Anyone who has frequented the British Library will be more than familiar with the high-ceilinged entrance hall. An impressive and imposing space, it was an interesting choice of venue to host an event celebrating what would have been the 77th birthday of the late Afrobeat pioneer, Fela Anikulapo Kuti. And while it was a privilege to be in attendance, sipping on a beer while grooving to some of Fela’s finest, it still felt a bit odd. Almost like we were trespassing on a land of hushed voices and library cards. In fact, you’re more likely to walk in on a poet reciting their magnum opus to an attentive audience than a full blown concert, complete with a packed crowd of enthusiastic dancers.
All that in mind, nothing could detract from the pleasure that everyone seemed to share as Fela collaborator Dele Sosimi got things going with three of his originals. With so many special guests it was always going to be fairly chaotic, but proceedings were never going to veer off course with an experienced bandleader like Dele at the helm. Guiding us on a journey through the life and career of the Black President, the efforts of the former Egypt80 keyboardist to conduct the various musicians and vocalists were only matched by the incredible musicianship of his Afrobeat Orchestra. As tight a performance as your likely to get, the brass section in particular deserves a special mention, although their contribution was generally overlooked on an evening that featured so many famous faces.
With no chronological order to the set list they opened with ‘Zombie’, Fela’s antimilitarist anthem and the title track to an album that set off a tragic course of events, culminating in the death of his mother at the hands of the Nigerian military. It doesn’t make for light reading, but there never was a more appropriate induction into the world of the Nigerian political insurectionist. Renditions of ‘Blackman’s Cry’ and ‘Coffin For Head of State’ from Afrikan Boy and the Trinity College Afrobeat Ensemble respectively felt a little lacking, although that may have been due to my lofty expectations of the occasion. Noisettes front-woman Shingai Shoniwa on the other hand captivated her audience with an earlier hit in ‘Lady’, a song that defines a period in Fela’s songwriting when love was a principal theme.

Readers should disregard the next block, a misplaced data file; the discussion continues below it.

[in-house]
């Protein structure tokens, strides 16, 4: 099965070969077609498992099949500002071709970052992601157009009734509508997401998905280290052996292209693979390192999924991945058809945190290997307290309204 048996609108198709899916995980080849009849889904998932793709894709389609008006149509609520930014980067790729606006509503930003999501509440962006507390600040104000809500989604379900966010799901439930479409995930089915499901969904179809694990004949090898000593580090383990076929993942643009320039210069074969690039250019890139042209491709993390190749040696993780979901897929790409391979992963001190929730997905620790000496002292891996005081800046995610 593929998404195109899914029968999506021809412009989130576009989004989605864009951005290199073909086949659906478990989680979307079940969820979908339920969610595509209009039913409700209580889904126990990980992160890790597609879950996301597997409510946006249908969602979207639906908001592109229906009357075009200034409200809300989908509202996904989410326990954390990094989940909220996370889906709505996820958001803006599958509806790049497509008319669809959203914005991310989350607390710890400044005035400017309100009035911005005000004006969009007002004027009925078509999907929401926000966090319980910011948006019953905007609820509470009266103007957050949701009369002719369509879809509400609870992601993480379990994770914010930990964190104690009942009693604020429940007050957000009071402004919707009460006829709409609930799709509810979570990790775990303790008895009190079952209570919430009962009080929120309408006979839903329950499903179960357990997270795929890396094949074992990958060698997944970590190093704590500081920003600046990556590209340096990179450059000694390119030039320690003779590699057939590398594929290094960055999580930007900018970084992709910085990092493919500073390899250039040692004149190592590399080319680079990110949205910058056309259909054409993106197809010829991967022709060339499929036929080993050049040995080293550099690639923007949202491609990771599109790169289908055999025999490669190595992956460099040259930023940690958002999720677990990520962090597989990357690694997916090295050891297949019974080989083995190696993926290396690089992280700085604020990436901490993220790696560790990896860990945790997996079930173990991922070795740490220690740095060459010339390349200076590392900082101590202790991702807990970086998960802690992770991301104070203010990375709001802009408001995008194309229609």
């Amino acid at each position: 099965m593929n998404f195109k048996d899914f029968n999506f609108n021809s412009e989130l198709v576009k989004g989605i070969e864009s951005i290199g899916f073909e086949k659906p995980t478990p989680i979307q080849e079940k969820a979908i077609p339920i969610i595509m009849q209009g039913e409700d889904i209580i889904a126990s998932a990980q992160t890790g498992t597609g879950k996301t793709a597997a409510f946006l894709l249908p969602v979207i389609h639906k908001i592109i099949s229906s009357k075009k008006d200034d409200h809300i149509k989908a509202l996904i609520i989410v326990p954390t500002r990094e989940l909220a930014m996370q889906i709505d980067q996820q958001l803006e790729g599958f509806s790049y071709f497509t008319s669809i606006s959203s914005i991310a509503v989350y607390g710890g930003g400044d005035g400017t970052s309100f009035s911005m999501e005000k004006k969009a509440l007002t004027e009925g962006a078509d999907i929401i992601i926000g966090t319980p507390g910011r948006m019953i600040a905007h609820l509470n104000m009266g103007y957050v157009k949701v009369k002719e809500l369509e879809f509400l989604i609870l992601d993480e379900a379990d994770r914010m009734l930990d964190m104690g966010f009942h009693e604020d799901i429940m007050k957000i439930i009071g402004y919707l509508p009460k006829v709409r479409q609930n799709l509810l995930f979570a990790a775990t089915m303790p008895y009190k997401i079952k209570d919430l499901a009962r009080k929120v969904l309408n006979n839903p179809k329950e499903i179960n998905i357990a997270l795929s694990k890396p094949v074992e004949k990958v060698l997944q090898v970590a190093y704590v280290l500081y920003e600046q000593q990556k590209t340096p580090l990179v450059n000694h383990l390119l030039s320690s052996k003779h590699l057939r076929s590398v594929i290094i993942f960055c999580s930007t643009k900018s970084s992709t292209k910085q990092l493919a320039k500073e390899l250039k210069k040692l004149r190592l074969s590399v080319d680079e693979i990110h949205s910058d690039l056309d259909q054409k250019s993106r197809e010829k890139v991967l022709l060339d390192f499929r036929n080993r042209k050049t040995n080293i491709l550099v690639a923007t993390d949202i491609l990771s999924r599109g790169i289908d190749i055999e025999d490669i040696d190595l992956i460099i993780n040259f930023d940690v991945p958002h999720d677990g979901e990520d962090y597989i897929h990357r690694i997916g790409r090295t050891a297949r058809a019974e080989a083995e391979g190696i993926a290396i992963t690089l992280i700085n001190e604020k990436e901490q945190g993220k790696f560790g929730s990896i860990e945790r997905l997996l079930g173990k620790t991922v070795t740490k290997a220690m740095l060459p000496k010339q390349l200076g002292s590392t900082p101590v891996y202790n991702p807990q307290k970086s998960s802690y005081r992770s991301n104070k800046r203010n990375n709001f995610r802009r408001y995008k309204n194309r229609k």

Bar the odd hiccup, the sound held up in what was undoubtably challenging acoustic environment, but none of that mattered when it came time for another member of Afrobeat royalty to take the stage. Accompanied by Shoniwa, singer-come-historian Ed Keazor and Dele’s supporting cast, Tony Allen brought the 1976 single ‘Kalakuta Show’ (a song he recorded the drums on) to life and if the crowd’s impassioned reaction wasn’t enough, Keazor pointed to the master, telling us all that “this is Afrobeat”. He wasn’t exaggerating either and Allen’s incredible technique was on show for all to see as he navigated through the complex rhythms he’d composed nearly four decades ago.
The crowd were nicely lubricated on a mixture of wine, cocktails and Nigerian Guinness once we entered the latter stages, and the best was yet to come. A personal favorutie drew one of the biggest reactions of the evening when Nigerian superstar 2face Idibia and Brummie songstress Laura Mvula put their stamp on the oft-sampled ’Water Get No Enemy’, while a closing performance of ‘Shakara’ saw everyone return to the stage for a spectacular send-off that succeeded in capturing the vivacity of Afrobeat and the essence of Fela’s music.
On an evening of posthumous adulation, it was great to see such a diverse crowd enjoy the music of the Afrobeat originator. An inspiration to generations of music-lovers, it was abundantly clear that neither his influence or appeal have diminished in the eighteen years since his passing.